The housing half 212 includes a top wall 238, a bottom wall 240, a rear wall 242 and a side wall 244. The top wall 238 curves upwardly toward the front of the housing so that together with the handle 228 it defines an opening 246 that receives a user's hand. The continuation of the top wall 238 slopes downwardly at an angled portion surrounding shroud 214 to meet with the front wall 250. The door 226 forms much of the front wall.

The housing 212 has internal walls or partitions similar to those of the first embodiment. Thus, there are front and rear vertical partitions 260, 262 each with a curving cradle 264 for supporting the wind tunnel. The pump compartment is shown at 268. It includes a plurality of criss-crossing reinforcing ribs 269. Divider wall 270 defines the battery compartment 272 and a control circuit compartment 274. Top and bottom horizontal walls 276, 278 join the front vertical partition 260 to define the liquid reservoir compartment 280. The bottom wall 278 has a slot 279 that receives a connector support beam which will be described in detail below. Passage 284 provides access for the fluid supply lines. At the lower left corner of the bottom wall 240 is a catch 288. The catch is engageable with a latch on the battery pack to retain the battery pack in the battery compartment 272. The internal components such as the pumps, motors, tubing, wind tunnel and electrical circuits and controls are as described above.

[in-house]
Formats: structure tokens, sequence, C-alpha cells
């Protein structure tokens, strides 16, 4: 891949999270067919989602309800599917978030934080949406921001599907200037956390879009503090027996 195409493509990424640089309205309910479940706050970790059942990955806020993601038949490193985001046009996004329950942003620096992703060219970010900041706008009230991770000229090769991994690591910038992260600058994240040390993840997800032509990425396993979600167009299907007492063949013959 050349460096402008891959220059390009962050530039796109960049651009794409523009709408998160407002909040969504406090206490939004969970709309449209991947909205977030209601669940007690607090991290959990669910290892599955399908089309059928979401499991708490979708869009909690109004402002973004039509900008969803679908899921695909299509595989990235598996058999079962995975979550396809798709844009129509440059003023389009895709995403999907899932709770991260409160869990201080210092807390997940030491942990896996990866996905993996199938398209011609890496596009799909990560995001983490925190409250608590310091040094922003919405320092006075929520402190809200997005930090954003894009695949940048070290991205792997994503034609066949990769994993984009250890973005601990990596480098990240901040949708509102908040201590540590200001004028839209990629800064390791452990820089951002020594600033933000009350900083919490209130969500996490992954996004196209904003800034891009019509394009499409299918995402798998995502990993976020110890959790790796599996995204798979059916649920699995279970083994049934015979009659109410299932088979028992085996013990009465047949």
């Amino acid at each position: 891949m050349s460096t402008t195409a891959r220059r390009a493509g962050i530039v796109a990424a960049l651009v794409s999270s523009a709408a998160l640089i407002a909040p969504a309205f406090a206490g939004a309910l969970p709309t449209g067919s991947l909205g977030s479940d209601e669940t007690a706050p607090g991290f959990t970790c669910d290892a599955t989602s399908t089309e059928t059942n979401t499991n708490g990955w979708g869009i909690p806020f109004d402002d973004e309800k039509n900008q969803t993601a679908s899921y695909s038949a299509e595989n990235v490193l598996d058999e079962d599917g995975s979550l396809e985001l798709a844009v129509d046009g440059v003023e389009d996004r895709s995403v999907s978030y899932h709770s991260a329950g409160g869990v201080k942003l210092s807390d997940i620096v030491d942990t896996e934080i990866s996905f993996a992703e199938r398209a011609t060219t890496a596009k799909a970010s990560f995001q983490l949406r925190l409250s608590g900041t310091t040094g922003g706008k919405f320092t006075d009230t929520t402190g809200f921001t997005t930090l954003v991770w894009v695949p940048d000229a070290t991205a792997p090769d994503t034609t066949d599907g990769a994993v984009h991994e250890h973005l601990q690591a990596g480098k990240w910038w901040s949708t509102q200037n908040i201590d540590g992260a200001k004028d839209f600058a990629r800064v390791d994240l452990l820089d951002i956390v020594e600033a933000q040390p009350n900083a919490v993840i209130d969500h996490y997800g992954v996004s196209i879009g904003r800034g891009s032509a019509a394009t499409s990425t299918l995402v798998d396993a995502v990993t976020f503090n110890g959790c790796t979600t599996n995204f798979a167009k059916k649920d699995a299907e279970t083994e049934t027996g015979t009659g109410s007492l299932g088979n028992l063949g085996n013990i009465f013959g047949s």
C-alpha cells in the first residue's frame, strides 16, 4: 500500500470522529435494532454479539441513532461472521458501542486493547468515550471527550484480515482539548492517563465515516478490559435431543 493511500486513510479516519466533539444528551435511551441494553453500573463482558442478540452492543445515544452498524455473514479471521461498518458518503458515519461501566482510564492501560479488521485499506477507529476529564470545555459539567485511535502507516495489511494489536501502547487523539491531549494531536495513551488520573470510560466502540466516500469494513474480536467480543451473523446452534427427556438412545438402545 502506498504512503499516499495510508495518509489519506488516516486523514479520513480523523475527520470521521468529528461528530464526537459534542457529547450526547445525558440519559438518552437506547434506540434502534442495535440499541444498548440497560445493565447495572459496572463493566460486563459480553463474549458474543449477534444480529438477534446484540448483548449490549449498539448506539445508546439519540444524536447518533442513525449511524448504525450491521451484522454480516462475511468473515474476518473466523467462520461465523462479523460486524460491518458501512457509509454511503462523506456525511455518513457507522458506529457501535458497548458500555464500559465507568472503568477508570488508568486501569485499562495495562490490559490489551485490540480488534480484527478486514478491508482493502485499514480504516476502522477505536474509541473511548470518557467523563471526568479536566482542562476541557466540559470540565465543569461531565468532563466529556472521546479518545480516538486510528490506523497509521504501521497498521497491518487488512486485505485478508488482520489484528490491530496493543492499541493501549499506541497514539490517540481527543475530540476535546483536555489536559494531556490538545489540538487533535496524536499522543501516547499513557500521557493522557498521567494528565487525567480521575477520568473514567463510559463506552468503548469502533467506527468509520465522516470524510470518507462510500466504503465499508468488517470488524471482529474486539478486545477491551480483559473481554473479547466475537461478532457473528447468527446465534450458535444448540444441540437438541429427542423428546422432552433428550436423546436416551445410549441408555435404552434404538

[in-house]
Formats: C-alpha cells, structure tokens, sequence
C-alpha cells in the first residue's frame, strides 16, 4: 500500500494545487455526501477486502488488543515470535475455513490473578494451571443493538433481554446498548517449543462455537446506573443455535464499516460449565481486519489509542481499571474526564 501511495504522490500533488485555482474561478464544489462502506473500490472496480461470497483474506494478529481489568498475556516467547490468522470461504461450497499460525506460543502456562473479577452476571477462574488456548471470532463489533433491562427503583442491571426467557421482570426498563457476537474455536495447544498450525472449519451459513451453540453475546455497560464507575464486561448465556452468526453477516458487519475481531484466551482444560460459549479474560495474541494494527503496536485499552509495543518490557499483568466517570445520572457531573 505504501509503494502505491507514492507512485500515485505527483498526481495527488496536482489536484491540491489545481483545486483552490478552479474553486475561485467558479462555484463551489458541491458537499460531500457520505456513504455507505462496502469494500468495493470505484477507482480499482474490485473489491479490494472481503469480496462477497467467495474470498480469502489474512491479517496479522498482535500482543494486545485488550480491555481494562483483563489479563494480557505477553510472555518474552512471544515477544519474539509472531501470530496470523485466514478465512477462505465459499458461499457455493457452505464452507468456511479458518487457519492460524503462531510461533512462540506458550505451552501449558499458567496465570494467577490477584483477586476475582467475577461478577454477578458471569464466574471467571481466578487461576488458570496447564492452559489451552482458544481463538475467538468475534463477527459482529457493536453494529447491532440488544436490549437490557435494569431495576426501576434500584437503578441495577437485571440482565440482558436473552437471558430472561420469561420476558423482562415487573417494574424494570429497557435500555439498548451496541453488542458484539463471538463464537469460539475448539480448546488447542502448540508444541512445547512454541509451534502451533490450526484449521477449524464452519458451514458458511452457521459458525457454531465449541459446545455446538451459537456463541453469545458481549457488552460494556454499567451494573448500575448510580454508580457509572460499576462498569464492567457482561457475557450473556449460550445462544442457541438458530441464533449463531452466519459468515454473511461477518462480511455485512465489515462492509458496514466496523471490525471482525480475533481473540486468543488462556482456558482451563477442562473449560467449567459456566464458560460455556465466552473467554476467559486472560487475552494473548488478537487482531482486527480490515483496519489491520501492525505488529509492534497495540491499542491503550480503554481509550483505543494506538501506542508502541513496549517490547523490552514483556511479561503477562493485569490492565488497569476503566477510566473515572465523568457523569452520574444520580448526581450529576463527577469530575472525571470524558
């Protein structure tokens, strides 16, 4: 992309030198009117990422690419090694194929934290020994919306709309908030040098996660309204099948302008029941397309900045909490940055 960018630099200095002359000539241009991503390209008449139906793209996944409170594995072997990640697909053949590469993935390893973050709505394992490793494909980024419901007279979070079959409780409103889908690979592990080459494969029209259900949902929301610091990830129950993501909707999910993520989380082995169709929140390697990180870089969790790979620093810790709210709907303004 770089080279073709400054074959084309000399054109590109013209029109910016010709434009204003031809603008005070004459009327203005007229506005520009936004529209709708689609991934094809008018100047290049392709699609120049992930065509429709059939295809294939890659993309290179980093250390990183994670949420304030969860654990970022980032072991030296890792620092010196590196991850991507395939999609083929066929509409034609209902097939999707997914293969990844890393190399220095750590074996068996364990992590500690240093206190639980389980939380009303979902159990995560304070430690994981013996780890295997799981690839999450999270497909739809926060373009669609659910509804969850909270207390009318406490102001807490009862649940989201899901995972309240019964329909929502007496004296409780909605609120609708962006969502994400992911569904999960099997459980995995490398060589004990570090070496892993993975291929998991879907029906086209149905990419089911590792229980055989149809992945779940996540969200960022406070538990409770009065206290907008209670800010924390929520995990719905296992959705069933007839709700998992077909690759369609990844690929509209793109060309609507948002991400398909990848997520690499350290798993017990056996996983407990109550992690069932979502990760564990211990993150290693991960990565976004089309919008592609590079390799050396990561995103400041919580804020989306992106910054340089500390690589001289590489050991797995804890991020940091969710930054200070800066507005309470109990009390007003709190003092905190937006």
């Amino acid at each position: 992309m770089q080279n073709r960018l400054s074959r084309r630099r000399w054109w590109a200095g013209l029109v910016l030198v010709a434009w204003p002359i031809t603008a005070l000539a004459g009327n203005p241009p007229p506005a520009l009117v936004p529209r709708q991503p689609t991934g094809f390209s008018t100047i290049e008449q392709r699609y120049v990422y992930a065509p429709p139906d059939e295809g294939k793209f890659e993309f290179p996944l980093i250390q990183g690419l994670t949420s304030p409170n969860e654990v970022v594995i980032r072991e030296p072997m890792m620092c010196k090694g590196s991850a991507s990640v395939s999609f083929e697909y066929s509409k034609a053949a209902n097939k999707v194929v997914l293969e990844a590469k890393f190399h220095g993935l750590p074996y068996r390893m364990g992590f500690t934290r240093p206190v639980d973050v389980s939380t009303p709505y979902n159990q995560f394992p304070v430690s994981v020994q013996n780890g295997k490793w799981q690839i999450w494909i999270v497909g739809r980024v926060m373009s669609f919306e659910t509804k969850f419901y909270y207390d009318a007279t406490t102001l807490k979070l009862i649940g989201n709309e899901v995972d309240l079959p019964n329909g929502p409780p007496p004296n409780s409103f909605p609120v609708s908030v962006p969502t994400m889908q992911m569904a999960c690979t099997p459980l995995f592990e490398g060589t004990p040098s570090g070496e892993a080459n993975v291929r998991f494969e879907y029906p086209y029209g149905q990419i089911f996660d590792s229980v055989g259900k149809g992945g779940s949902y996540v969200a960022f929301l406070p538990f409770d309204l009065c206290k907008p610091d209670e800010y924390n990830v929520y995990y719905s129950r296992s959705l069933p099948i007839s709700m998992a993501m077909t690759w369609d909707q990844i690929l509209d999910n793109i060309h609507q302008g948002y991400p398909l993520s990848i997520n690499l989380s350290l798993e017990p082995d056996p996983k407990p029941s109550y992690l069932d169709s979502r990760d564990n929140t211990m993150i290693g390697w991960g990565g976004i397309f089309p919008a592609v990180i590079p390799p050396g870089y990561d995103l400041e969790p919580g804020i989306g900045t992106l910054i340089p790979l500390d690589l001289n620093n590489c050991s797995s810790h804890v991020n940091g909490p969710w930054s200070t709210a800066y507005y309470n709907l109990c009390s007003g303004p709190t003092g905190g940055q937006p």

As best seen in FIG. 10, the reservoir compartment 280 has a pair of vertical channels or tracks built into the side wall 244. There is a long channel 294 and a short channel 296. The side wall also contains a circular boss 298 which pivotally mounts a lever as will be described below. Pivots 299 for the door 226 are also formed at the front wall 250. It will also be noted that there are a plurality of pegs, sockets and screw receptacles for aligning and fastening the two housing halves together.